The Mineral chalcopyrite

Curved, tetrahedral Chalcopyrite

Chalcopyrite has a golden yellow color, which often resembles Gold. However, its physical properties such as streak and tenacity are very different from Gold and can easily distinguish it. Chalcopyrite is a beautiful mineral, with good crystals being fairly common. It is also readily available, with quality specimens being surprisingly affordable.

"Peacock Ore" which is sold to many amateur mineral collectors often as a variety of Bornite, is in fact almost always Chalcopyrite treated with acid to produce an iridescent tarnish. Though some Chalcopyrite is naturally iridescent, wild colors such as strong blues and purples are usually formed from acid treatment.

Chemical Formula



Brass yellow to golden yellow; sometimes dark brown to black. Tarnishes to a multicolored purple, blue, and red.

Crystal System



Black with a slightly green tinge
3.5 - 4
Specific Gravity
4.1 - 4.3
Other ID Marks
Tarnishes to an iridescent purple, blue, and red.

Crystal Habits

Crystals resemble tetrahedrons and octahedrons, but they are slightly asymmetrical and therefore are categorized in the tetragonal system. Also occurs massive, grainy, reniform, and as groups of small, distorted crystals. Crystals are commonly striated in different directions on different crystal faces.

3D Crystal Atlas

Additional Information

Copper iron sulfide
In Group
Simple Sulfides
Striking Features
Low hardness, crystal form, iridescent tarnish, and brittleness
In the sulfide zones of copper deposits, in hypothermal veins and mesothermal veins, hydrothermal replacement deposits, metamorphic schists, and in igneous intrusions and dikes.
Rock Type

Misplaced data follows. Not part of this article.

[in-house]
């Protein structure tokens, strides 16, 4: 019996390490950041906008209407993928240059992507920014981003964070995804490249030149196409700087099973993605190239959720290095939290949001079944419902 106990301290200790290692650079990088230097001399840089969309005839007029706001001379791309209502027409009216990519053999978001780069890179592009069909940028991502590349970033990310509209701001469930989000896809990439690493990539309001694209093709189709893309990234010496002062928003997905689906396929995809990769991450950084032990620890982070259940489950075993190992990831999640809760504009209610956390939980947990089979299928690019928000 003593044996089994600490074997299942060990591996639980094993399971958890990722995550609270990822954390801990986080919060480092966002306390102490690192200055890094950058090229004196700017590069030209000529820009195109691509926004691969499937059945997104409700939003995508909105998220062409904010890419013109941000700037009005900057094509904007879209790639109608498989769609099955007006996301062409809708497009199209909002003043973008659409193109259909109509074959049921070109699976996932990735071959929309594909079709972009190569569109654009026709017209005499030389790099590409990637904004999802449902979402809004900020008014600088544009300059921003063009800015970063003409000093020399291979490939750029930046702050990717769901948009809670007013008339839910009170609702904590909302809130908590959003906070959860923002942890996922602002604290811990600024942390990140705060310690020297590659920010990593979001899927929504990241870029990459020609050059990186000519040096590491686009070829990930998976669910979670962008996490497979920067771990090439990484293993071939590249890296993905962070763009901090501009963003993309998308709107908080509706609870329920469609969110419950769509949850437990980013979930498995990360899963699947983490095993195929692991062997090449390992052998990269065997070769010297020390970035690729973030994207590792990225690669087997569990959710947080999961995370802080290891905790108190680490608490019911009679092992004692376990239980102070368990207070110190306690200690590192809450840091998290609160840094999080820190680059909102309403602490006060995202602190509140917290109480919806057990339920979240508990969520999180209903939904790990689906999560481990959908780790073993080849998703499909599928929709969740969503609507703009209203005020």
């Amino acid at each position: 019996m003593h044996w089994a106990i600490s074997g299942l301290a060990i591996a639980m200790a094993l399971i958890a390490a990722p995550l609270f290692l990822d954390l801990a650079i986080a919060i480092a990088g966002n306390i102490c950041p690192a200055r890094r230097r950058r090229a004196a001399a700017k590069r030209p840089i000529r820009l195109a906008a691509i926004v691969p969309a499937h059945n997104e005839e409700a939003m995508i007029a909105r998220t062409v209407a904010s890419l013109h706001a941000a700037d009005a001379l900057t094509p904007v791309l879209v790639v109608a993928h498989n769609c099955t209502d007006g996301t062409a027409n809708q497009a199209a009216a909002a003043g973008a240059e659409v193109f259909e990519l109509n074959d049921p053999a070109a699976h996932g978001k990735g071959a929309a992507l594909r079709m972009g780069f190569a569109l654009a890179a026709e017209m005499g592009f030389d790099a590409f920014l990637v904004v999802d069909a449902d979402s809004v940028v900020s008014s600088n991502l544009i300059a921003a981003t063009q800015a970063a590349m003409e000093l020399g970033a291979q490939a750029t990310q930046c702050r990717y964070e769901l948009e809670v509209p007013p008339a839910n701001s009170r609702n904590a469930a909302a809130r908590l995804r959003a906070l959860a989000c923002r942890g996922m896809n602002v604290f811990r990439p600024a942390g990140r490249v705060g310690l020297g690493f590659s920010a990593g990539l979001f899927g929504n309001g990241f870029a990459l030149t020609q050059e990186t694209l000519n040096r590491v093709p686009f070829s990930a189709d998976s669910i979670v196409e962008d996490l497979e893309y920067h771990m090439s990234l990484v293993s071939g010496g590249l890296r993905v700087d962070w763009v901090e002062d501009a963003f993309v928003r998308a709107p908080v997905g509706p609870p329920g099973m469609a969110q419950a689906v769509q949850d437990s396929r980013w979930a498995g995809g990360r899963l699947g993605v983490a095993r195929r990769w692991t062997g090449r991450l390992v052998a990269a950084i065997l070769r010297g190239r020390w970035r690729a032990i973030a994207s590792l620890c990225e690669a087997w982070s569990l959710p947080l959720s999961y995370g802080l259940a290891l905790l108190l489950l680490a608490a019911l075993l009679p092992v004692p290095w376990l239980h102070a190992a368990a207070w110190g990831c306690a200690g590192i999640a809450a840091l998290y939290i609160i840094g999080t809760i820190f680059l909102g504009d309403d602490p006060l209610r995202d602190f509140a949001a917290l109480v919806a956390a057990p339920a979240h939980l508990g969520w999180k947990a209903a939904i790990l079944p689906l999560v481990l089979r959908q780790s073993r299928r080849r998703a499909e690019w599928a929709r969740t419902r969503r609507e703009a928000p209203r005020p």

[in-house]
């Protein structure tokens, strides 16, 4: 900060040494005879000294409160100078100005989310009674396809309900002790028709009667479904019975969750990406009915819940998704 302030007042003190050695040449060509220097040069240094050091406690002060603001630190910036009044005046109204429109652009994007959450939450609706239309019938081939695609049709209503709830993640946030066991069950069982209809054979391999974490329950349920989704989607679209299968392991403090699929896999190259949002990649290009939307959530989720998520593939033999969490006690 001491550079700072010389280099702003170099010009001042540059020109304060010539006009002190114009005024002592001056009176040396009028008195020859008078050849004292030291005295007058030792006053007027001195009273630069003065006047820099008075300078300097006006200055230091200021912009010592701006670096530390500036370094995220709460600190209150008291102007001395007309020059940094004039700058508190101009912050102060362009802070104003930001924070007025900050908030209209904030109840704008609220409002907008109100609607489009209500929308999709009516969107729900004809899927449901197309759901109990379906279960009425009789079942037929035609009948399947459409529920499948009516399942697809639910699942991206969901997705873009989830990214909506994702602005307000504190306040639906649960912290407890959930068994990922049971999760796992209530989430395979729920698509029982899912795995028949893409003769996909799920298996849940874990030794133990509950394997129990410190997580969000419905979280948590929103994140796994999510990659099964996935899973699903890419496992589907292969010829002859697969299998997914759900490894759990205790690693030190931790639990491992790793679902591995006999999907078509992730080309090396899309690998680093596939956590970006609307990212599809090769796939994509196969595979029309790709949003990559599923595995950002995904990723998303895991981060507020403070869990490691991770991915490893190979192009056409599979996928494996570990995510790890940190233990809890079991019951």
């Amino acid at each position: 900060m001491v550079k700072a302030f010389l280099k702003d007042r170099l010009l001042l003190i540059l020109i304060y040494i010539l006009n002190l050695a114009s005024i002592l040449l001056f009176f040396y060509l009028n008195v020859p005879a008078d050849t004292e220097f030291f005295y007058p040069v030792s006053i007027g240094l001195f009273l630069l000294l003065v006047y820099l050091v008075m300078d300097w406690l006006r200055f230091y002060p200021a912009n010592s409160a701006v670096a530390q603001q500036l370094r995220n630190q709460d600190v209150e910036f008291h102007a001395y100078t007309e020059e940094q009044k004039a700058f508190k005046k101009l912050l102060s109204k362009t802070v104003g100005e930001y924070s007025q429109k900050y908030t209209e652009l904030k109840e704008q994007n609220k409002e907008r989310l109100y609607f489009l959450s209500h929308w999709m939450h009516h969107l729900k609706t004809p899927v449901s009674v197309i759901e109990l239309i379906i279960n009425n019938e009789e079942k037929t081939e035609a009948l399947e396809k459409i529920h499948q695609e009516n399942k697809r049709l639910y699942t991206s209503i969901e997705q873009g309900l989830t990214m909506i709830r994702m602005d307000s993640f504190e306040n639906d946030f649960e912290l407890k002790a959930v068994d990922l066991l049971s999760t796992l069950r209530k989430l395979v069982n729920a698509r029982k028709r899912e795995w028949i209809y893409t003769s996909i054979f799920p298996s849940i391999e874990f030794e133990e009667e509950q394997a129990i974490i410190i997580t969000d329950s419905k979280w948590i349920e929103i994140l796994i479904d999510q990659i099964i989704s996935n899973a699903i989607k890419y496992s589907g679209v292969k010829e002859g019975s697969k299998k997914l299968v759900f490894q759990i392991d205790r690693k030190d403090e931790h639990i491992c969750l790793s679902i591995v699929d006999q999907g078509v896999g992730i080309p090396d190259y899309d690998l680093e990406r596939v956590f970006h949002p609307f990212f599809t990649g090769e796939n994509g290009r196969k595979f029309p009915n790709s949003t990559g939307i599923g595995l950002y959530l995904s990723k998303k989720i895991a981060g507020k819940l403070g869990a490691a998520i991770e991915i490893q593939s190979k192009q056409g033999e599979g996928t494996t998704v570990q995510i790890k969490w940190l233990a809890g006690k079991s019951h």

Igneous, Sedimentary, Metamorphic


 -   Chalcopyrite in a globular or botryoidal rounded form.
 -   Term used to describe Chalcopyrite or Bornite with a colorful iridescent tarnish effect, usually artificially enhanced with acid. Most Peacock Ore is sold as Bornite, when in fact it usually produced from acid-treating Chalcopyrite.


Chalcopyrite is the main ore of copper. Chalcopyrite is sometimes polished into beads and pendants as cheap jewelry.

Noteworthy Localities

Chalcopyrite is a fairly common mineral, and therefore only the finest of localities will be mentioned. Large, well shaped crystals occur in numerous places in Cornwall, England, especially at the Carn Brea area. Baia Sprie (Felsobanya) and Kapnick both in Maramures Co., are famous Romanian occurrences. Very large crystals come from Krushev Dol, in the Rhodope Mountains of Bulgaria. In the Dreislar Mine, North Rhine-Westphalia, Germany, small Chalcopyrite crystals on white coxcomb Barite occur as an excellent combination with beautiful contrast. In China, large crystals occur at the Yaogangxian Mine, Hunan Province.

Many fine Chalcopyrite crystals occur in Zacatecas Mexico; Concepción del Oro and San Martín are noteworthy. The Huaron Mine in Cerro del Pasco, Peru is also a classic locality.

In the U.S., the Tri-state district of Kansas, Oklahoma, and Missouri has provided the important Chalcopyrite localities of Joplin, Jasper Co., Missouri; Picher, Ottawa Co., Oklahoma; and Treece, Cherokee Co., Kansas. The Sweetwater Mine, Reynolds Co., Missouri produces small sparkling crystals, with some having a natural blue iridescence. Other excellent Chalcopyrite occurrences are the Gilman District, Eagle Co., Colorado; Ouray, Ouray Co., Colorado; and Ellenville, Ulster Co., New York. The Chimney Rock Quarry in Bound Brook, Somerset Co., New Jersey, has produced unique reniform blobs; and the the French Creek Mine in Chester Co., Pennsylvania has produced large distorted and highly tarnished crystals that are highly sought after by collectors.

Common Mineral Associations

Pyrite, Sphalerite, Bornite, Chalcocite, Barite, Dolomite, Fluorite, Quartz, Calcite

Distingushing Similar Minerals

Pyrite and Marcasite - Paler color, harder (6 - 6½).
Gold - Nonbrittle, much heavier (15.5 - 19.3).
Bornite - Usually darker in color, more tarnish.


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